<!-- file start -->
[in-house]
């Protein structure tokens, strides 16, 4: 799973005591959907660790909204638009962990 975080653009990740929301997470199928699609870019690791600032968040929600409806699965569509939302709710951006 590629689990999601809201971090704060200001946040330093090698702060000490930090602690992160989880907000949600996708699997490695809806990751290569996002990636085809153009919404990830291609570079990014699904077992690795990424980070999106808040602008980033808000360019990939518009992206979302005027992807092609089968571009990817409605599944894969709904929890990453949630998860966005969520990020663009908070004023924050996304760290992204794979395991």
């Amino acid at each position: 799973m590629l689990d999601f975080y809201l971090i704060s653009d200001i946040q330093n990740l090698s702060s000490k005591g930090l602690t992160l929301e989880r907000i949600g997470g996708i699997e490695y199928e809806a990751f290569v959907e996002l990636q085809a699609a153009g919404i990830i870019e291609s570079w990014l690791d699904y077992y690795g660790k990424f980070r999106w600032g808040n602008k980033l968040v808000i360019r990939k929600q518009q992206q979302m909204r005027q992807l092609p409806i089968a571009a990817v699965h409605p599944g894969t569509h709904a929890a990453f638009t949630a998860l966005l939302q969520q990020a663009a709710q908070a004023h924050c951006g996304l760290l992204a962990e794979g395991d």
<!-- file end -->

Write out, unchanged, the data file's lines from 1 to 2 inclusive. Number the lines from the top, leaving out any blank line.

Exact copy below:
[in-house]
């Protein structure tokens, strides 16, 4: 799973005591959907660790909204638009962990 975080653009990740929301997470199928699609870019690791600032968040929600409806699965569509939302709710951006 590629689990999601809201971090704060200001946040330093090698702060000490930090602690992160989880907000949600996708699997490695809806990751290569996002990636085809153009919404990830291609570079990014699904077992690795990424980070999106808040602008980033808000360019990939518009992206979302005027992807092609089968571009990817409605599944894969709904929890990453949630998860966005969520990020663009908070004023924050996304760290992204794979395991």